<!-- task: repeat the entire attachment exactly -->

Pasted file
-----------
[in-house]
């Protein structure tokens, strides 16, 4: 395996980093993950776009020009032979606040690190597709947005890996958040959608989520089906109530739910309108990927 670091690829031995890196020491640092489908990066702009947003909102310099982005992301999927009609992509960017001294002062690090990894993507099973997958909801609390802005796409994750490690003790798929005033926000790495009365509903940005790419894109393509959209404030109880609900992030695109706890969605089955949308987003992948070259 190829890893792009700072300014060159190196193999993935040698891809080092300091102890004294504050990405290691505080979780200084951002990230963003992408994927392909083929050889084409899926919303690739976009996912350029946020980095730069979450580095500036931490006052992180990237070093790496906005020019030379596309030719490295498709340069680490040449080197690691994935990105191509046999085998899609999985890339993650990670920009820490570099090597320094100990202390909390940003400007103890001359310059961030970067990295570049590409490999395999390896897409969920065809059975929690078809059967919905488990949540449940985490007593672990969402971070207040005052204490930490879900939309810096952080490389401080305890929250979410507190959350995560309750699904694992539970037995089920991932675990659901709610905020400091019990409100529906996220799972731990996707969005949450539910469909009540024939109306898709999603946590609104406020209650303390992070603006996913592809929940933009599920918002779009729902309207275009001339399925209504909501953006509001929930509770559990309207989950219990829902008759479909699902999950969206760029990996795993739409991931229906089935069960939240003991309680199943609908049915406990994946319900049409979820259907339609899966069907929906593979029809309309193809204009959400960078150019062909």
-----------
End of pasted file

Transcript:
[in-house]
């Protein structure tokens, strides 16, 4: 395996980093993950776009020009032979606040690190597709947005890996958040959608989520089906109530739910309108990927 670091690829031995890196020491640092489908990066702009947003909102310099982005992301999927009609992509960017001294002062690090990894993507099973997958909801609390802005796409994750490690003790798929005033926000790495009365509903940005790419894109393509959209404030109880609900992030695109706890969605089955949308987003992948070259 190829890893792009700072300014060159190196193999993935040698891809080092300091102890004294504050990405290691505080979780200084951002990230963003992408994927392909083929050889084409899926919303690739976009996912350029946020980095730069979450580095500036931490006052992180990237070093790496906005020019030379596309030719490295498709340069680490040449080197690691994935990105191509046999085998899609999985890339993650990670920009820490570099090597320094100990202390909390940003400007103890001359310059961030970067990295570049590409490999395999390896897409969920065809059975929690078809059967919905488990949540449940985490007593672990969402971070207040005052204490930490879900939309810096952080490389401080305890929250979410507190959350995560309750699904694992539970037995089920991932675990659901709610905020400091019990409100529906996220799972731990996707969005949450539910469909009540024939109306898709999603946590609104406020209650303390992070603006996913592809929940933009599920918002779009729902309207275009001339399925209504909501953006509001929930509770559990309207989950219990829902008759479909699902999950969206760029990996795993739409991931229906089935069960939240003991309680199943609908049915406990994946319900049409979820259907339609899966069907929906593979029809309309193809204009959400960078150019062909």